¶ 11. Fitzgerald's Casino provided an employee-handbook acknowledgment form signed by Haulcy, as well as Haulcy's employee record, which contained an entry relating to a customer-service issue. At his hearing, Haulcy testified that he was familiar with Fitzgerald's Casino's policy on customer service and that one instance of poor customer service could result in termination. Haulcy also acknowledged that, in one other instance, he had been coached on customer service issues. In regard to the incident that led to Haulcy's termination, Fitzgerald's Casino provided two written statements signed by the aggrieved guests, which said they received “horrible service from [the] dealer[,]” who was “abrupt and rude.” The guests complained that Haulcy was favoring and flirting with one guest and ignoring the rest of the table. Odle, who was present the night of the incident and took the guests' statements, also testified at the hearing. Odle testified that he was approached by the two guests, who complained that they had been treated poorly by Haulcy. Odle took their written statements, and he prepared his own written statement regarding the incident. Odle's testimony and written statement were consistent with the written statements provided by the guests.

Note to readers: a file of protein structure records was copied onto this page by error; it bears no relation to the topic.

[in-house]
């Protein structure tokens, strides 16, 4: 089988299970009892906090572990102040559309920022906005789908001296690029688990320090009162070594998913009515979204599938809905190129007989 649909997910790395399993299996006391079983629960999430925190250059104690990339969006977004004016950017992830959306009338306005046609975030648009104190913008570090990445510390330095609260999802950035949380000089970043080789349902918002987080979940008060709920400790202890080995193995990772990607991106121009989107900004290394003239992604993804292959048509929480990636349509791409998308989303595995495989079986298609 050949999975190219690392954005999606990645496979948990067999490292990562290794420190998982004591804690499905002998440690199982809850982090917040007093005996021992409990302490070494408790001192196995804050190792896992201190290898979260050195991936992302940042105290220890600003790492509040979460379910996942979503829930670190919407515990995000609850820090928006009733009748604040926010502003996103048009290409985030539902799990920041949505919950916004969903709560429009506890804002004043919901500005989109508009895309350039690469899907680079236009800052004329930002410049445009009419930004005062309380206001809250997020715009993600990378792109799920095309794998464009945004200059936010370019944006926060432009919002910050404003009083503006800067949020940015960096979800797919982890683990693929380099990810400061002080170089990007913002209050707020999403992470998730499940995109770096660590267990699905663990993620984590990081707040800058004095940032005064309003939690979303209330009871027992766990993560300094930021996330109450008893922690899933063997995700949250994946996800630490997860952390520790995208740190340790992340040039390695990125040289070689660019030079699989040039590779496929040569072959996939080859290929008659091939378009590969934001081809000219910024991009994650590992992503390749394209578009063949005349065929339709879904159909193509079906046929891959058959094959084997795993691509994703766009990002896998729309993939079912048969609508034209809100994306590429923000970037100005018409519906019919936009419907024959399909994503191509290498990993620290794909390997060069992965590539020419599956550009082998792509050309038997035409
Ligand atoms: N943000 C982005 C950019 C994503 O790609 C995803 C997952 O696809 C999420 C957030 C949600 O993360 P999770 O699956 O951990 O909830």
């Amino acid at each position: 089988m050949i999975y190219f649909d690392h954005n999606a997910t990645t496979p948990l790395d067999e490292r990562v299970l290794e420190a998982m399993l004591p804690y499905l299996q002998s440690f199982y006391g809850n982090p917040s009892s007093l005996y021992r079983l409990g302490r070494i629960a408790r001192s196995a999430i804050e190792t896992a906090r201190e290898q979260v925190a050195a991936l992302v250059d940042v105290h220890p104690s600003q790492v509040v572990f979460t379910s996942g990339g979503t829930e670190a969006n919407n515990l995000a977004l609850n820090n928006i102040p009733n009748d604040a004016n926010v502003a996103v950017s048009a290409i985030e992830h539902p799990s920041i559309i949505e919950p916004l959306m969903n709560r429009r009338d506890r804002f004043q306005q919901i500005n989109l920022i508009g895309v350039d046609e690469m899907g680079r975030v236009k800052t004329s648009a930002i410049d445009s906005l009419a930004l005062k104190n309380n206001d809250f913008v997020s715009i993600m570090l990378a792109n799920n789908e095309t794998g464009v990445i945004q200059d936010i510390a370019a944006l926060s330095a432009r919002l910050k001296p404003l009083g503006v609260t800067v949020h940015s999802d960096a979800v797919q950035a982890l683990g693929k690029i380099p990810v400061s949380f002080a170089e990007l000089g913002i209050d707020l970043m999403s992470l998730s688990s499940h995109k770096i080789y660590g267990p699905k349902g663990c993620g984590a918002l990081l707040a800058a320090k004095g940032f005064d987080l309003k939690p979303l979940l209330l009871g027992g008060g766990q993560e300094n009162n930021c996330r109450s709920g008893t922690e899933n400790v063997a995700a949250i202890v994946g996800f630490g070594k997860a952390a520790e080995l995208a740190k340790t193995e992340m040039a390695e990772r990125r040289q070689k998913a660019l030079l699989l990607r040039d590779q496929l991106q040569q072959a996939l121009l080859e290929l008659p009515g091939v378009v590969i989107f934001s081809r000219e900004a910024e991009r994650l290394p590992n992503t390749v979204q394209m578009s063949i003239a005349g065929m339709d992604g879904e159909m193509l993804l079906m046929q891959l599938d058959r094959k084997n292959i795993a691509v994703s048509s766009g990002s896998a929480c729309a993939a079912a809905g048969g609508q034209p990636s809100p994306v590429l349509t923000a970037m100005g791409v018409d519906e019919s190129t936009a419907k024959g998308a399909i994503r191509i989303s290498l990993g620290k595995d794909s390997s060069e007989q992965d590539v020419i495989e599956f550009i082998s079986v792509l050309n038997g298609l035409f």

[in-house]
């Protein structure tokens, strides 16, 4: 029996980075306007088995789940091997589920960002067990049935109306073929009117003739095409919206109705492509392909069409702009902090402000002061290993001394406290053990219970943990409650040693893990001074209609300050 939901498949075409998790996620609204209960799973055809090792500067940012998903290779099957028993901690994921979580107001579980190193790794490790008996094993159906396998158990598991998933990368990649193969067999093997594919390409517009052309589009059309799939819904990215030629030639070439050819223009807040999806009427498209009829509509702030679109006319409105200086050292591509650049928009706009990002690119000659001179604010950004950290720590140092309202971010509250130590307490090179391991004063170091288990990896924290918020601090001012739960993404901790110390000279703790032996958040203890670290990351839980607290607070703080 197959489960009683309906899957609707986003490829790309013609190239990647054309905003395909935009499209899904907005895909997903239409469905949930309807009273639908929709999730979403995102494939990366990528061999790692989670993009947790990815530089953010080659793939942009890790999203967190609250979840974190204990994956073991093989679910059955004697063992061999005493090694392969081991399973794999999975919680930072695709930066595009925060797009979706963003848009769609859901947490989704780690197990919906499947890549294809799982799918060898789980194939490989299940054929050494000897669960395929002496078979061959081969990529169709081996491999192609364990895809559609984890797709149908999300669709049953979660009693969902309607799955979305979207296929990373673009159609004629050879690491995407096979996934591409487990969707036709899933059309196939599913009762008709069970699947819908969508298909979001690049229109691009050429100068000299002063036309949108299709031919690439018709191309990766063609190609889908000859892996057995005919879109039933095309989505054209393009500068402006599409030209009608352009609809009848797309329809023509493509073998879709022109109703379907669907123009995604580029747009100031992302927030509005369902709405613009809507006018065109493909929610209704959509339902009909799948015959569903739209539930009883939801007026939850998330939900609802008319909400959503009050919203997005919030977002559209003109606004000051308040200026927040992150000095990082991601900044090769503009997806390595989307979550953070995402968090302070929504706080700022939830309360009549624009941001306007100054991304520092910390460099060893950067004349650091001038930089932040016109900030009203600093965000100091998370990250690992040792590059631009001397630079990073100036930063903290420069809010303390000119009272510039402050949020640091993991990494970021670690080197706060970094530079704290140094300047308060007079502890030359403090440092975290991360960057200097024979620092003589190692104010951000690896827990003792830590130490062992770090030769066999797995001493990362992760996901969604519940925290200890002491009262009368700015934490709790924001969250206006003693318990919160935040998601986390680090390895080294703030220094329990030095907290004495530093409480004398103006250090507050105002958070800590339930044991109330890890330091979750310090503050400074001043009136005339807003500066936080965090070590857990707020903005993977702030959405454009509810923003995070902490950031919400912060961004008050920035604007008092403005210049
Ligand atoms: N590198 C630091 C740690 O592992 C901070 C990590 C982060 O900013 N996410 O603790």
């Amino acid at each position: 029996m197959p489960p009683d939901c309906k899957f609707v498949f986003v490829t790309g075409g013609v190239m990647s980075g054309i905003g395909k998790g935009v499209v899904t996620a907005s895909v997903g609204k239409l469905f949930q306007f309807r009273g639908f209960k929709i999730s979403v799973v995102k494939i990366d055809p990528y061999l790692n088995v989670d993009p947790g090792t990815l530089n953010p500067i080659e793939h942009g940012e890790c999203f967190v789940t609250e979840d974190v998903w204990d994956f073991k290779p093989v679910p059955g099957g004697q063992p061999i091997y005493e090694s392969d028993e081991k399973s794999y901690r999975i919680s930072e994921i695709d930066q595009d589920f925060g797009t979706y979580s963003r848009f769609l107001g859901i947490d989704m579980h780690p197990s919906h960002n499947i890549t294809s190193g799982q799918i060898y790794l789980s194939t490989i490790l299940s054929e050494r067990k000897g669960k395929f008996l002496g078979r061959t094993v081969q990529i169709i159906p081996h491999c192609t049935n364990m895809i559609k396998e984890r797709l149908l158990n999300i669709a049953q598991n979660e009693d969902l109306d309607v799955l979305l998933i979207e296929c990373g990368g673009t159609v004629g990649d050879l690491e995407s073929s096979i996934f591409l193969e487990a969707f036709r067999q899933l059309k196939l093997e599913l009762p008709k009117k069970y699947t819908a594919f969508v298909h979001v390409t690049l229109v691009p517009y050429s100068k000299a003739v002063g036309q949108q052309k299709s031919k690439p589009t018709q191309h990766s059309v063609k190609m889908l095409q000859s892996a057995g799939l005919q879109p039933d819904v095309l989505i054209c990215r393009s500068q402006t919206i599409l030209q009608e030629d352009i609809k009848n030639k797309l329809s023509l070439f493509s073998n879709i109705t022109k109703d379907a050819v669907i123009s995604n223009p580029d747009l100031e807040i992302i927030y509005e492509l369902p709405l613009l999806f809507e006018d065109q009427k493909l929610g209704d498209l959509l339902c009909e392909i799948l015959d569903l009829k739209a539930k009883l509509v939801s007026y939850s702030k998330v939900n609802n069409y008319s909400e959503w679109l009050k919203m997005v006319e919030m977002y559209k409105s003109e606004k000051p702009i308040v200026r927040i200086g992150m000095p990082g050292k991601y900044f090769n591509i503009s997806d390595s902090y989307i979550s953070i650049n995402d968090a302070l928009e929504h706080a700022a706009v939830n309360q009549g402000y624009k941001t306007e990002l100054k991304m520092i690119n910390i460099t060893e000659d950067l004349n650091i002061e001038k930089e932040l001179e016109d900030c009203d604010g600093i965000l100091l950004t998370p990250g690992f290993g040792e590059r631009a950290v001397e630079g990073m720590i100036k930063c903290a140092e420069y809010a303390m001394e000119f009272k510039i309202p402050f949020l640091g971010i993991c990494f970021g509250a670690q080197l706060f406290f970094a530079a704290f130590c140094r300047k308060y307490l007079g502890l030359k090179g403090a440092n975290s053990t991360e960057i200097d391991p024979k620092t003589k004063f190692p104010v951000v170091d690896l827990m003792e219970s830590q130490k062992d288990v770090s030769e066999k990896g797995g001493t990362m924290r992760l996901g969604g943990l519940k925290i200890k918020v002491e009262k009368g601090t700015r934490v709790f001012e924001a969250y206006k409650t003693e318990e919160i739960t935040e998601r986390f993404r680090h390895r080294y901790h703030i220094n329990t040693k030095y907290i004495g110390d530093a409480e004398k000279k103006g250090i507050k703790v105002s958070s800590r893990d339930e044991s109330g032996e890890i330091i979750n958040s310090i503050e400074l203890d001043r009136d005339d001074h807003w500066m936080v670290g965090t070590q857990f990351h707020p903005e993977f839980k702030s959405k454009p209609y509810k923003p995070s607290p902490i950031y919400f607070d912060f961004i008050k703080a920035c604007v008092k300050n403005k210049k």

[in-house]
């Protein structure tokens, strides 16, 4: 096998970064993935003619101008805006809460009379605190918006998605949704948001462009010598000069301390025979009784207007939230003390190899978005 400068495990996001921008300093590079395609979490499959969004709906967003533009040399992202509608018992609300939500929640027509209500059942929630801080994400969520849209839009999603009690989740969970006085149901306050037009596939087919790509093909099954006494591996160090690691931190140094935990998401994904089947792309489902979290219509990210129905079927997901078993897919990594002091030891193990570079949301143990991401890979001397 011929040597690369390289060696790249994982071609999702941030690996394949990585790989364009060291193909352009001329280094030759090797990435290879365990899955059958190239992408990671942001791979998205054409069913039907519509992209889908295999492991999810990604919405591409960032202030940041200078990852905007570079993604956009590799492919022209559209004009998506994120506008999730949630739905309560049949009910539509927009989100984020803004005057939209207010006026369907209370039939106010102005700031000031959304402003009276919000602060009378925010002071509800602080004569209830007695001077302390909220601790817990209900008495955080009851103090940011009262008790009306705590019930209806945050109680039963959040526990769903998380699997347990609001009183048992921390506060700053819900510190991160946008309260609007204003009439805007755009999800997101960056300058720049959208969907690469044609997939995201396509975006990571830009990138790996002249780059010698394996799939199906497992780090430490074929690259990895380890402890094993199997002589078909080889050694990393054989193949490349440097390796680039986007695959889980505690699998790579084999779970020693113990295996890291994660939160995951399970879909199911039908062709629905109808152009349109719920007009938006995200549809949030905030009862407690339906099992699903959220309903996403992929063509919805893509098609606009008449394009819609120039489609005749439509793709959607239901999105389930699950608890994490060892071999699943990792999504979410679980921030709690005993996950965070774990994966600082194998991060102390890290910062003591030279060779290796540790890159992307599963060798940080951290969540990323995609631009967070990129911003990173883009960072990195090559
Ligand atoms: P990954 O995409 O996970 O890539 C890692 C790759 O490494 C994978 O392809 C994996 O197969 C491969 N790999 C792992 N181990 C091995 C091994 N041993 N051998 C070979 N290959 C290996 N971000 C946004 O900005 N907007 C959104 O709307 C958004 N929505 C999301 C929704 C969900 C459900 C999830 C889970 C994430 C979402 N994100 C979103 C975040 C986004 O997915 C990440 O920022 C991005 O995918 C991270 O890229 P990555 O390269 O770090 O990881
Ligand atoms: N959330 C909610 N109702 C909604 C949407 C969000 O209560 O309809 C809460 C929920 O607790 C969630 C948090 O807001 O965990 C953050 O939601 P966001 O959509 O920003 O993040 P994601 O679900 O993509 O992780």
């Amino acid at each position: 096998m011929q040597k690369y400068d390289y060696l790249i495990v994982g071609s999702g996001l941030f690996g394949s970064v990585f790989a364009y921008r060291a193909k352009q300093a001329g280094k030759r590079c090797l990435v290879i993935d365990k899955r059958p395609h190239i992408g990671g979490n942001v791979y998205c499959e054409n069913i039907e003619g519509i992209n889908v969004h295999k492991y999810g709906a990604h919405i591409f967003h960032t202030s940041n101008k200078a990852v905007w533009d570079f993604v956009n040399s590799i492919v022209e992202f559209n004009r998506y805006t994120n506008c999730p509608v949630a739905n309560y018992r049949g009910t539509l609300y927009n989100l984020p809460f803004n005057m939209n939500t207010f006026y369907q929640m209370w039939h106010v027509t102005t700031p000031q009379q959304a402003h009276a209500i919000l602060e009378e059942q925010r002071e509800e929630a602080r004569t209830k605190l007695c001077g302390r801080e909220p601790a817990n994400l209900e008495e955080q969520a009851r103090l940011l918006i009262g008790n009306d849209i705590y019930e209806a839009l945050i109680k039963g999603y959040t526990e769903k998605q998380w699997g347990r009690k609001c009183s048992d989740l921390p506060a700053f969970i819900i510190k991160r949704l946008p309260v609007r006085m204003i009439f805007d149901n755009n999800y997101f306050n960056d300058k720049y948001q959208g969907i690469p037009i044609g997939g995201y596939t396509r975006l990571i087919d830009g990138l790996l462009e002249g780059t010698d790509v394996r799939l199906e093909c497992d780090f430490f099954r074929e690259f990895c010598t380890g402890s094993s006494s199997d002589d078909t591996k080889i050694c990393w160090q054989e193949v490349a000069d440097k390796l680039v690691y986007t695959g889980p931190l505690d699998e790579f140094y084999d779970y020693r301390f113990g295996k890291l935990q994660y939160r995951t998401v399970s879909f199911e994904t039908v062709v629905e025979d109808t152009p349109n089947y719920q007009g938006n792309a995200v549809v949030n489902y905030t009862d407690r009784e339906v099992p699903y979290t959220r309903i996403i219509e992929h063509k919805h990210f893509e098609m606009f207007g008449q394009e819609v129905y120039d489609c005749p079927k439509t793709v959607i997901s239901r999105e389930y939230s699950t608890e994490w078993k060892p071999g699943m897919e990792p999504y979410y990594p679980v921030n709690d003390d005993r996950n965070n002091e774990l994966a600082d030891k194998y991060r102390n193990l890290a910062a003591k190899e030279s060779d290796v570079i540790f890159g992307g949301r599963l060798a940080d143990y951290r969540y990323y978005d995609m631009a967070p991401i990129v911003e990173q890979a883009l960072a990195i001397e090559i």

¶ 12. Haulcy relies on Williams v. Mississippi Employment Securities Commission, 395 So.2d 964 (Miss.1981), in support of his argument that solely relying on hearsay is impermissible. However, as is clear, Fitzgerald's Casino presented more evidence than the two uncorroborated hearsay statements at the hearing upon which the Board of Review could have relied on in making its decision. Additionally, Williams is distinguishable from the present case because, in Williams, the employer provided nothing beyond a letter in support of its position. Id. at 966. The employer never appeared at any hearing or provided any other documentary evidence on its behalf. Id. at 965. Moreover, hearsay evidence is admissible in Mississippi Department of Employment Security administrative hearings. See Howell v. Miss. Emp't Sec. Comm'n, 906 So.2d 766, 770–71(¶ 11) (Miss.Ct.App.2004) (citing Williams, 395 So.2d at 966) (“Hearsay evidence can be admitted in an administrative proceeding so long as uncorroborated hearsay is not considered sufficient to meet the substantial evidence standard.”). As was outlined above, Fitzgerald's Casino provided legally sufficient evidence for the Board of Review to determine that Haulcy was terminated for misconduct connected with his work. Therefore, we find his issue to be without merit.